Wilbur Ross, Trump's pick for commerce secretary, has been in a long-standing business partnership with Viktor Vekselberg, a Russian billionaire and Putin ally. The men worked together on refinancing the Bank of Cyprus, once a favourite offshore destination for some $30 billion in Russian wealth. The bank collapsed in 2013, and during its restructuring a large portion of its assets were converted into shares, ostensibly giving Russian nationals majority ownership of the bank. In 2014, Ross led a €1 billion takeover of the bank that offered Russian shareholders a buyout. In the process, Vekselberg’s Renova Group became the bank's largest foreign stakeholder.
This Russian connection non-sense is merely an attempt to cover-up the many mistakes made in Hillary Clinton's losing campaign.— Donald J. Trump (@realDonaldTrump) February 15, 2017
Ross proposed a new 16-member board of directors in October that year that included six Russian businessmen as well as several former Bank of Cyprus executives. Ross was named a vice chairman as was Vladimir Strzhalkovskiy, who previously sat on the bank’s board and who reportedly served with Putin in the KGB in the 1980s.
Jared Kushner, senior adviser
Trump has named his son-in-law, Jared Kushner, as his senior adviser despite critics’ charges of nepotism. An orthodox Jew who is married to Trump’s daughter Ivanka, Kushner has also conducted business with Russian interests as CEO of his family's real estate empire.
In May 2015, Kushner’s company paid $295 million for a majority share in the former New York Times Building in a deal with Lev Leviev, an Uzbek-Israeli diamond tycoon who serves as chairman of one of Russia’s largest real estate firms and is a self-professed “true friend” of Vladimir Putin.
Russia has never tried to use leverage over me. I HAVE NOTHING TO DO WITH RUSSIA - NO DEALS, NO LOANS, NO NOTHING!— Donald J. Trump (@realDonaldTrump) January 11, 2017
Russian billionaire Yuri Milner invested in Kushner Companies (along with Chinese billionaire and Alibaba founder Jack Ma) when the firm founded Cadre, a real estate investment platform.
Kushner hired the law firm of WilmerHale to help him with financial disclosures ahead of taking up his official White House role. WilmerHale partner Jamie Gorelick said Kushner was taking steps to remove himself from his family’s business dealings.
“Mr. Kushner is committed to complying with federal ethics laws, and we have been consulting with the Office of Government Ethics regarding the steps he would take,” Gorelick said in a statement.
He will both resign as chief executive of the Kushner Company and divest himself of “substantial assets”, she said.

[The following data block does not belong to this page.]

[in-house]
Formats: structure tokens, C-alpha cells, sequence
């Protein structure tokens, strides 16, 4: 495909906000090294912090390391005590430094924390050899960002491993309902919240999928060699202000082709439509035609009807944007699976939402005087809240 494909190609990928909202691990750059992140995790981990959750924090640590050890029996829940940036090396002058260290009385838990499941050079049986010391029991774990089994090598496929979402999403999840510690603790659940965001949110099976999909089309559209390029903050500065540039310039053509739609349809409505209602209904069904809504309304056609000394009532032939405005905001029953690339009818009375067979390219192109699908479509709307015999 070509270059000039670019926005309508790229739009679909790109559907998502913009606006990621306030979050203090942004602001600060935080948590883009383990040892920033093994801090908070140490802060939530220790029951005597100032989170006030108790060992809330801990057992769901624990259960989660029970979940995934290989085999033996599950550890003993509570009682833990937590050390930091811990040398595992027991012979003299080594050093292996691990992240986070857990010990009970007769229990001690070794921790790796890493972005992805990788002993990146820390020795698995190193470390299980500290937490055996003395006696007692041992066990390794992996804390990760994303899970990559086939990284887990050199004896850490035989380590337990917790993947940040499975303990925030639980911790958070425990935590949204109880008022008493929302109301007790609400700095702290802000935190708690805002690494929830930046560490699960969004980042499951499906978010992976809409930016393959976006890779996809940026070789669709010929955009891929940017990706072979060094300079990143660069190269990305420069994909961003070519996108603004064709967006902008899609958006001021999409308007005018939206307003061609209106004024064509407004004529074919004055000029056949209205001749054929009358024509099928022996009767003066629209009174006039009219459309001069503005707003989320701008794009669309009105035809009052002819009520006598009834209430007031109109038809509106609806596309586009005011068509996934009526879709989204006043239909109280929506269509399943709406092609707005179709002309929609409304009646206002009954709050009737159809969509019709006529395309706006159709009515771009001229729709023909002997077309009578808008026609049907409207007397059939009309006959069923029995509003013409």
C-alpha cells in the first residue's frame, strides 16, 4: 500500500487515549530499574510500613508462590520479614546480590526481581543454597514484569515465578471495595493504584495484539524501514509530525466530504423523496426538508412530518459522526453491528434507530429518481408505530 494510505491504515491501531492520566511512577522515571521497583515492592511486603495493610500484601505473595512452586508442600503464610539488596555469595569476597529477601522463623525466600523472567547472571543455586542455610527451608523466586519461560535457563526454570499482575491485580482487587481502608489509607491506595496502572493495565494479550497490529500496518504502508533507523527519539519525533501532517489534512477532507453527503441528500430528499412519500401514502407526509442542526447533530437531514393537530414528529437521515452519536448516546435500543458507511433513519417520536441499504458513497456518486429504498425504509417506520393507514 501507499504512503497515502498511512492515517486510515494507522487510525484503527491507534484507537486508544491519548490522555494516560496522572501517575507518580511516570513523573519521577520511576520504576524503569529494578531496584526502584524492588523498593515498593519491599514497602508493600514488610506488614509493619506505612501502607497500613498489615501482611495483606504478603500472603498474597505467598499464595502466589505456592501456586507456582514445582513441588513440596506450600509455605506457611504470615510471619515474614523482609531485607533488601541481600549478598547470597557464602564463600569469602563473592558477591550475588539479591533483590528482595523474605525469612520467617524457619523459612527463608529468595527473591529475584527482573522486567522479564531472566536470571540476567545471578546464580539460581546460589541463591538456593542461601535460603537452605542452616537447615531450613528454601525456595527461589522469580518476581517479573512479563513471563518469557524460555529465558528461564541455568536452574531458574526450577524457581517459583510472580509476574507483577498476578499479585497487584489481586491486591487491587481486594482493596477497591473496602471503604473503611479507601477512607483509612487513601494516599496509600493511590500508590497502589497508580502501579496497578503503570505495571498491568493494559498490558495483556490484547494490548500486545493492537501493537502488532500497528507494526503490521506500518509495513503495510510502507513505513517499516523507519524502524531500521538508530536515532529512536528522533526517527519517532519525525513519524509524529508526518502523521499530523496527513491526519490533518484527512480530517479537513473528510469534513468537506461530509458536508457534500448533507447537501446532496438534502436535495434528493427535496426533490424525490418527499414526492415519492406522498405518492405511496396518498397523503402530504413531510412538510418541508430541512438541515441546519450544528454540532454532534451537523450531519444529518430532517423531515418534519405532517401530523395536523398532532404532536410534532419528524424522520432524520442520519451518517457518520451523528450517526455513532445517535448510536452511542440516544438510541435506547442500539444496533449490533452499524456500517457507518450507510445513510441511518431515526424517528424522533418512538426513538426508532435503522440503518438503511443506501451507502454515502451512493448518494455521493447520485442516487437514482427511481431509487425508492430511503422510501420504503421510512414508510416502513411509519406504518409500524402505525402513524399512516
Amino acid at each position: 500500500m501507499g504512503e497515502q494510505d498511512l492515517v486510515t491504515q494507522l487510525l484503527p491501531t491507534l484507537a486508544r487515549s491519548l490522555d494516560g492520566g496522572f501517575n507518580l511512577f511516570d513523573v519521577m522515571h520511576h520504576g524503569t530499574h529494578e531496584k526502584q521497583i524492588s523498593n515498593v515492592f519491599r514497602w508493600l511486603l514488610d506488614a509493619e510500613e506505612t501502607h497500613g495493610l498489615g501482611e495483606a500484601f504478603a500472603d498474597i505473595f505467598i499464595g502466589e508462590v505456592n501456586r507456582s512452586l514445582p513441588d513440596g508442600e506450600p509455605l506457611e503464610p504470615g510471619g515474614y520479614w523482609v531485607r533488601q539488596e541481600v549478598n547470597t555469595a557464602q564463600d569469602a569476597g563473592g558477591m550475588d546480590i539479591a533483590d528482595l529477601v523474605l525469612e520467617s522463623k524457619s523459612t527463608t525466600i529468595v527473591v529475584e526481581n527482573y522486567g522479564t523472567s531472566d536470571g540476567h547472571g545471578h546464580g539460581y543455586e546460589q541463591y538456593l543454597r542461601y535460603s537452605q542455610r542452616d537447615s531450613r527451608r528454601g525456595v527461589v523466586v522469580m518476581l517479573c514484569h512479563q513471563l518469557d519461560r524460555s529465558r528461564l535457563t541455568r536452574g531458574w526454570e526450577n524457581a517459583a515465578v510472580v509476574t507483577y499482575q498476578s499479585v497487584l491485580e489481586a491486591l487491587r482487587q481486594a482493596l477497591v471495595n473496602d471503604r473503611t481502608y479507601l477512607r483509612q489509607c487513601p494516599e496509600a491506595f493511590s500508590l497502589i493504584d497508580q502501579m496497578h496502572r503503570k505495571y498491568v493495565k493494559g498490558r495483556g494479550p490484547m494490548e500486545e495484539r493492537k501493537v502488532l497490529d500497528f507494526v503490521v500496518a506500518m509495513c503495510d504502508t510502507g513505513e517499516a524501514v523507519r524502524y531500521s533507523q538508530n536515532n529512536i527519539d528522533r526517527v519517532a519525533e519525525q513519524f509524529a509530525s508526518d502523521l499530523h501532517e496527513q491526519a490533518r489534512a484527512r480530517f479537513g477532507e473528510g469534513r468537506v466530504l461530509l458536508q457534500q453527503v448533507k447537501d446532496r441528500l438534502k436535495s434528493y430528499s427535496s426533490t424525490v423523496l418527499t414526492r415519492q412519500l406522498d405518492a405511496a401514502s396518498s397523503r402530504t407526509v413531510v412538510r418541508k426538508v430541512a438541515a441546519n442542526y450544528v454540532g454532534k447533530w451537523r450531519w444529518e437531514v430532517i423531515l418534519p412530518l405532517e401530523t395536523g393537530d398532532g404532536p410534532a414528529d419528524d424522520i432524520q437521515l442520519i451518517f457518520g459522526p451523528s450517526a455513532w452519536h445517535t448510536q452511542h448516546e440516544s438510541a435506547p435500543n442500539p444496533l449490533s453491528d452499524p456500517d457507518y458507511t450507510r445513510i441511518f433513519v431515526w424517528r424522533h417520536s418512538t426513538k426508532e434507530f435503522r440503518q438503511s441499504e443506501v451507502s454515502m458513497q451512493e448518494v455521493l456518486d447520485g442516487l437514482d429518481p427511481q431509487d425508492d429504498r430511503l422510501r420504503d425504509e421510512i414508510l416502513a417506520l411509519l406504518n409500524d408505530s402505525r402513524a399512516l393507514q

A dark cloud
Some regional analysts say it is unsurprising that many in Trump’s entourage have extensive business dealings in Russia.
“Russia has been an emerging market in the last couple of decades with tremendous opportunities for those who dared to test the unknown,” said Alena Ledeneva, a professor of Politics and Society at University College London and an associate fellow in the Russia and Eurasia Programme of Chatham House. “Trump's connections are in this field, so it is not surprising to me that we hear more of the Russian theme.”
Ledeneva said this should not necessarily be viewed negatively, “as these people actually have an experience of Russia rather than simply a policy position”.
She said Trump and other high-fliers like him are likely to benefit from his administration's policies. “There is no doubt in my mind that these people will be working in the interests of US business elites,” Ledeneva said.
The House and Senate intelligence committees are currently investigating Russia's role in influencing the November election. But in light of Flynn's resignation, both parties have issued fresh calls for independent investigations into Team Trump's Russia ties.
“There was already a cloud hanging over the administration when it comes to Russia, and this darkens the cloud,” Eliot Cohen, an adviser to the George W. Bush administration, told the Washington Post. “This is serious.”
Missouri Senator Roy Blunt, a Republican who sits on the Senate Intelligence Committee, told a radio station in his home state on Tuesday that the committee must investigate any suspicious Russia connections “exhaustively, so that at the end of this process nobody wonders whether there was a stone left unturned".
Date created : 2017-02-15